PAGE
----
• By Kevin Mount
  • Posted on Saturday 30th May, 2009

Show me the money and I’ll show you what works

In an unmistakably symbolic gesture, Society for Prevention Research president Zili Sloboda yesterday sacrificed her conference address to spotlight the Obama administration's response to the Institute of Medicine's argument for investment in US mental health. Sloboda gave way first to Mary Ellen O’Connell, study director of the March report, who laid out the key findings and recommendations that set out a research agenda for the next decade. She stressed the scale of the problem (the report estimated that between 14% and 20% of US children suffer from some type of mental health disorder). She also highlighted the social costs and the financial burden placed on society by a population experiencing poor mental health – an estimated $247 billion in "heavy-end services," plus additional costs for education and social welfare and personal costs to individuals. But there was some good news, she said. Since the last Institute of Medicine report in 1994 there had been an explosion in the number of randomized control trials supporting a broad range of interventions to improve children’s mental health. These trials and the results of increasingly vigorous epidemiological and etiological research were beginning to identify the reasons problems developed, and what could be done to stem the tide. Prevention was the acknowledged key. Kathy Stack, a senior policy maker from the US Office of Management and Budget, had some bad news. “Policy makers rarely pay attention to the strong evidence base you’ve created,” she said.[See : "Show me the money and I’ll show you what works"]She also had the latest on a bold step being taken by the White House. The Institute of Medicine had reported that one of the biggest challenges to be faced over the next ten years was large-scale implementation and sustainability of evidence-based interventions. The new administration’s response has been to throw money at the problem. Apparently convinced by the weight of evidence supporting Nurse Family Partnership, and particularly by the potentially huge cost-benefit returns, the Federal Government has announced spending of $124million in discretionary funds on home-visitation programs. And it was to be no short-term fix, Kathy Stack said. Even in the midst of the current economic crisis, funding would rise to $8.6billion over the next ten years. States were being invited to apply to one of two funding tiers. The top tier funded only those home visitation programs supported by the highest standards of evidence, such as Nurse Family Partnership. Second tier funding extended to interventions that had a strong body of evidence but perhaps lacked randomized controlled trial or quasi-experimental robustness. They were also eligible but only on condition that further tests of effectiveness and cost-benefit would be carried out. Home visitation is not the only focus of the attempts to get evidence-based interventions more widely adopted and to promote new lines of attack. A similar investment of $110million is being made to prevent teenage pregnancy. So while prevention scientists try to improve the science of taking evidence-based interventions to scale (focusing on issues of dissemination, fidelity and sustainability), the White House is taking a blunter approach, but one that will create a wave that scientists and service providers will no doubt want to ride. • For more about Preventing Mental, Emotional and Behavioral Disorders Among Young People, see for example, Pull down the silos - it's time to pool resources and Has the time come for the "preventionist"?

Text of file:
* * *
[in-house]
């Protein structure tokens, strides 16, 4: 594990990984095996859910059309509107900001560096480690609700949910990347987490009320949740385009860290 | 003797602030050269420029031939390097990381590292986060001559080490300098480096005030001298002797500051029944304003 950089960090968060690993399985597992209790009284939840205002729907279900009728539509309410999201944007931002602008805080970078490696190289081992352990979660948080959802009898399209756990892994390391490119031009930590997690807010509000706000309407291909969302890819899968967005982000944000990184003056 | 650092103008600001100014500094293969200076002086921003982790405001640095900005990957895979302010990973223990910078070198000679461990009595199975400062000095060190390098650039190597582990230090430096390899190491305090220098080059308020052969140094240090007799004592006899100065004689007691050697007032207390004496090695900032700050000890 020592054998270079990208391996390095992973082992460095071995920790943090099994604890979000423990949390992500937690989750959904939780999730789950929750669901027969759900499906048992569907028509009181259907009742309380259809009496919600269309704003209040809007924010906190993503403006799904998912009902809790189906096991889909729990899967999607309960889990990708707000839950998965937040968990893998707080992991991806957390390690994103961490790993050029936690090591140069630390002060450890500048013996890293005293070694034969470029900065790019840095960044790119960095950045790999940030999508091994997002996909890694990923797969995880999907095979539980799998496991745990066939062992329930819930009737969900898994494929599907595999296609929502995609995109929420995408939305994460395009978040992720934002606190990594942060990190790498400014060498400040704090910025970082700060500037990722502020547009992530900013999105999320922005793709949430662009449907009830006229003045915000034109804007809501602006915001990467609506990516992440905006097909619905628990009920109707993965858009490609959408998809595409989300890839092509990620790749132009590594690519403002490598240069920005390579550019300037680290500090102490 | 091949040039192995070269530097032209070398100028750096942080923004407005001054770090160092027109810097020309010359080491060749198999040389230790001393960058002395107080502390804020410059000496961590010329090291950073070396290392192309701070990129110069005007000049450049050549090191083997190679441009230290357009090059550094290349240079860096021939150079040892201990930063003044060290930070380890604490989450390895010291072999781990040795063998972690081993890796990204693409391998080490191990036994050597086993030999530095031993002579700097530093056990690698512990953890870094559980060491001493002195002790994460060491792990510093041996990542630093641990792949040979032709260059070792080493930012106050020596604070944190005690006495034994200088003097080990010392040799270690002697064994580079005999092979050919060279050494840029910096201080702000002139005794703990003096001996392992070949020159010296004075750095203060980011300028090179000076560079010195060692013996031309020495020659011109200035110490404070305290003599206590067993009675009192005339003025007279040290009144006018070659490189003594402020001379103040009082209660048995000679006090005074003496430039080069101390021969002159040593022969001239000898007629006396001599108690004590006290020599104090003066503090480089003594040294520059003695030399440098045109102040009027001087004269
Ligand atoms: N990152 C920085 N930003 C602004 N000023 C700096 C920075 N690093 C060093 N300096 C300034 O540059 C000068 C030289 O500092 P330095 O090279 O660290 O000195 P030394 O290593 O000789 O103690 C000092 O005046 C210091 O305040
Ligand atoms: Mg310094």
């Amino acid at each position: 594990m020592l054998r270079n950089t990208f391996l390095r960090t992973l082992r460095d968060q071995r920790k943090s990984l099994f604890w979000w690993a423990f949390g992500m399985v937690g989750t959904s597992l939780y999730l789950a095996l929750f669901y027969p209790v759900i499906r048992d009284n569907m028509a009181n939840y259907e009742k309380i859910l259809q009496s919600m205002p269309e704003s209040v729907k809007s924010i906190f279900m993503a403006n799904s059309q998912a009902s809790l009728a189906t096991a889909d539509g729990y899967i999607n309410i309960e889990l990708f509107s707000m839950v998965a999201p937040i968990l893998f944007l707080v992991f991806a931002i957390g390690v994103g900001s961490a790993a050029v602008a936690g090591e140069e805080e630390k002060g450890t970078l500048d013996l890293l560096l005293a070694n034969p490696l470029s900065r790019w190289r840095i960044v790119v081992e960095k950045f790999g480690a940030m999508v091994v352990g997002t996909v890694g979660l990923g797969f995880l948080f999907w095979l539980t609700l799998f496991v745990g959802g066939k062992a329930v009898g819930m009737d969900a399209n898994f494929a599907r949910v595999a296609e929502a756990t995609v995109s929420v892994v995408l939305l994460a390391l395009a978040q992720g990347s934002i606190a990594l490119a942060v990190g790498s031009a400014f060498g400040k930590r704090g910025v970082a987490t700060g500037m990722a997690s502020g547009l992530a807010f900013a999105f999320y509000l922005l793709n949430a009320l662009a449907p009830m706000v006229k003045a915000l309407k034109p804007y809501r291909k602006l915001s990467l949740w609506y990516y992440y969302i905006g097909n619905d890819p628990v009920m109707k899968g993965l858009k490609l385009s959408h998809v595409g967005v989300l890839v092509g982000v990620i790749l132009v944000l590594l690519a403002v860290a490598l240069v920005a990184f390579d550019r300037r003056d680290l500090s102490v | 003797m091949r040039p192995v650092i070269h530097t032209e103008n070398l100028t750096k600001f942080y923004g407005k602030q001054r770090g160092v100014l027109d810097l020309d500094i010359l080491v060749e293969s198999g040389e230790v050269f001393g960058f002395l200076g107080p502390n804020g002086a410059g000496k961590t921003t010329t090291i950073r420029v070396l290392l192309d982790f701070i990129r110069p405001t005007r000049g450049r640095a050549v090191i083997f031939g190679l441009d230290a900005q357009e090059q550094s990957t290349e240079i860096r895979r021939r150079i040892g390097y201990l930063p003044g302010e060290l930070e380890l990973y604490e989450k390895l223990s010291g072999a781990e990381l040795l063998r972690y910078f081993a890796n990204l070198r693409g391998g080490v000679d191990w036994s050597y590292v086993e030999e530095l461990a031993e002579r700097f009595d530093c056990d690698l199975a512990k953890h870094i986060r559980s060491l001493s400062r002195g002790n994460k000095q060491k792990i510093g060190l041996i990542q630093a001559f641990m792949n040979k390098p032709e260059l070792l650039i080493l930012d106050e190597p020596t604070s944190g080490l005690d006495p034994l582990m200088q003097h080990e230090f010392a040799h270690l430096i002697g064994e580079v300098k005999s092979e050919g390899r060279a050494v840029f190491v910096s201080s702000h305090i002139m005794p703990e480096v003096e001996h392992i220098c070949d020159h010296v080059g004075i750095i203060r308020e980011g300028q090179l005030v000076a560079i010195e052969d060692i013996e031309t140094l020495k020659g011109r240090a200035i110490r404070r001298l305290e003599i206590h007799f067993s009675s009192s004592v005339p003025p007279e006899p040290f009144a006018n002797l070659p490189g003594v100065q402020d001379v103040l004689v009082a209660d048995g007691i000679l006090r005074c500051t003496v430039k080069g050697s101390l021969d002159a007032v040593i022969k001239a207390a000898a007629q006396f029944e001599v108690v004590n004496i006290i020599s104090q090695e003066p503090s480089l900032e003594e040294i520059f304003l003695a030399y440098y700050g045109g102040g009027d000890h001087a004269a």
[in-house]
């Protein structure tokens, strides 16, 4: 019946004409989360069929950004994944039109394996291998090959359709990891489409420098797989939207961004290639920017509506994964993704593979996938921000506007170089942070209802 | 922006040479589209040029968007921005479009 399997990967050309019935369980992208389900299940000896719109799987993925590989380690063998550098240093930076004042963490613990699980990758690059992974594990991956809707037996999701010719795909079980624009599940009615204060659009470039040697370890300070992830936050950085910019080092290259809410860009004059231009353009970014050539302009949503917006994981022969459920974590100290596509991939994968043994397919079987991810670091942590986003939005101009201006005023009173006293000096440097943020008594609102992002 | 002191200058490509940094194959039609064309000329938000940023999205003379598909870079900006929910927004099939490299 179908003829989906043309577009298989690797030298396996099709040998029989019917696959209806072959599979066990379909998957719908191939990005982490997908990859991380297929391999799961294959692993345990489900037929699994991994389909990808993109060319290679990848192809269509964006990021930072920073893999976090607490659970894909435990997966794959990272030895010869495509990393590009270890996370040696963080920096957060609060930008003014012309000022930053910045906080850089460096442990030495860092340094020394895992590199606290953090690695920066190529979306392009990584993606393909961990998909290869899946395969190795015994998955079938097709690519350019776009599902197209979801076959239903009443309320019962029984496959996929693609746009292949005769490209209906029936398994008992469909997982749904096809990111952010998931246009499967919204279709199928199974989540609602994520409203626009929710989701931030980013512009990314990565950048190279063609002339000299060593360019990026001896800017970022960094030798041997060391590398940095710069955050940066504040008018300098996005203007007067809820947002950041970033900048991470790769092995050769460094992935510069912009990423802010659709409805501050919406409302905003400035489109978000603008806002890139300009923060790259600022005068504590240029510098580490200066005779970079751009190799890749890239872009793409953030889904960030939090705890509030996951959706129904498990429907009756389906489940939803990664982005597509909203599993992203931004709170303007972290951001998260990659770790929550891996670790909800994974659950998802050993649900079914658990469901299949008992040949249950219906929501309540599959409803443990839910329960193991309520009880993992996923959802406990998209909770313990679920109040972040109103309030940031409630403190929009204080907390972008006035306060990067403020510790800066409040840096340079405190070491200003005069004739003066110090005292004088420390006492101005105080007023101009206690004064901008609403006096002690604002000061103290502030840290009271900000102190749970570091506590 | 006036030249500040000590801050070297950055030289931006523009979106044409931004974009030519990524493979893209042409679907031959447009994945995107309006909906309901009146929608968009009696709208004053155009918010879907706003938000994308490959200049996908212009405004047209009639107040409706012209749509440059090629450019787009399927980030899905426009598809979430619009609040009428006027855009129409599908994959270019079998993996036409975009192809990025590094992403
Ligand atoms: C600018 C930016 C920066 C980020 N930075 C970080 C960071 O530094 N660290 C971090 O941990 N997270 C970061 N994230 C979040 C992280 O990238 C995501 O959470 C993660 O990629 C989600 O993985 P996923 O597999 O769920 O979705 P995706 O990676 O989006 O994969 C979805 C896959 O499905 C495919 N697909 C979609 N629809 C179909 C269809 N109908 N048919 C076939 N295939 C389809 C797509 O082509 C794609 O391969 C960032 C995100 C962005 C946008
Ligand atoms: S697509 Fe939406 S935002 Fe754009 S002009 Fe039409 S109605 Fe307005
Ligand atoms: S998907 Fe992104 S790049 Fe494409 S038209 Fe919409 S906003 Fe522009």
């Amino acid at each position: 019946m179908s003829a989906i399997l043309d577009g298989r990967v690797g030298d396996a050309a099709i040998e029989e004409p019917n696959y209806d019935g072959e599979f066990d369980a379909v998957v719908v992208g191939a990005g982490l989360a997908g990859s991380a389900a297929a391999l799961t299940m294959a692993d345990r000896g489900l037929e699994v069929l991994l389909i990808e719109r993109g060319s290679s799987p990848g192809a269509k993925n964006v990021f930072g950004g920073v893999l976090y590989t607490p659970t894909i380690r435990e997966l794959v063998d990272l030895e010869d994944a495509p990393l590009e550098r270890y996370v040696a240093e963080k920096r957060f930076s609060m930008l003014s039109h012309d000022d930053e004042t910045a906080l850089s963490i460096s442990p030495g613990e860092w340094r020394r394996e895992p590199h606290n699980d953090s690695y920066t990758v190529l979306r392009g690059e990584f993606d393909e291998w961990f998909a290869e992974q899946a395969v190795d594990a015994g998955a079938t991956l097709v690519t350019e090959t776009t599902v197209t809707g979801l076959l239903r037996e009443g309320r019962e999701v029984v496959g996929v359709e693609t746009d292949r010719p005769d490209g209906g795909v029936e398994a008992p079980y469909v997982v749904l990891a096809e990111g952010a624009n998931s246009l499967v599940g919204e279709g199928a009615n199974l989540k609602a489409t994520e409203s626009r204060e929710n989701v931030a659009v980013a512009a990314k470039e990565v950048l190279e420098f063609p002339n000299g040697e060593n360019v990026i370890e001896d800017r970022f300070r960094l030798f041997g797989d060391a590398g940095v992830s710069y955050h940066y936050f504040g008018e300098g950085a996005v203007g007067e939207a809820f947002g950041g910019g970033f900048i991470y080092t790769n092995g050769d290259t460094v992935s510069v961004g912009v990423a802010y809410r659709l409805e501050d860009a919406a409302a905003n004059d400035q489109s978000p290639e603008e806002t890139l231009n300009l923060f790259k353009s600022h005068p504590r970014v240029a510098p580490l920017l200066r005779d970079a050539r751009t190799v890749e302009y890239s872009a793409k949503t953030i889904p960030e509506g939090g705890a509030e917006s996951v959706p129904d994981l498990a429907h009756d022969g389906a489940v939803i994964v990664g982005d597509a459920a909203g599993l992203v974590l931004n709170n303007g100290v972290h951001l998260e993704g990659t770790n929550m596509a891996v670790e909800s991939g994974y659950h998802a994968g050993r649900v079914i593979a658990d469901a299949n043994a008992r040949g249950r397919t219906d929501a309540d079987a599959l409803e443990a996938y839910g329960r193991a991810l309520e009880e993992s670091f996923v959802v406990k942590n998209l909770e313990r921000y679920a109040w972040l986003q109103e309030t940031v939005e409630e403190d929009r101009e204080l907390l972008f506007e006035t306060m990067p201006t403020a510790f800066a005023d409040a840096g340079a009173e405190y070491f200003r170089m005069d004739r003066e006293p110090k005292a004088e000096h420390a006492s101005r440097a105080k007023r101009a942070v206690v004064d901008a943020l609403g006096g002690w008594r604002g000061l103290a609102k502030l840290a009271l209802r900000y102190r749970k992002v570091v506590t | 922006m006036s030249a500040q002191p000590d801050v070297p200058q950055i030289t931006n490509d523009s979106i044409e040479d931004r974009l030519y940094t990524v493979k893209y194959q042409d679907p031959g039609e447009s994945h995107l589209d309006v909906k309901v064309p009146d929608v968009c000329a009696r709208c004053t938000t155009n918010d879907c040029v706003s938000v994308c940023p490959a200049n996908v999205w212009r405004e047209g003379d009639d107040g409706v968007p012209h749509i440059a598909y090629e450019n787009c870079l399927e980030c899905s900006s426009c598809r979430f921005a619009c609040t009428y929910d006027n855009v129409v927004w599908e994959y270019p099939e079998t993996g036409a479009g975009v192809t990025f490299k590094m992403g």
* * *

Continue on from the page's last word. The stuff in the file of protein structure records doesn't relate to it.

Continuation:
Back to Archives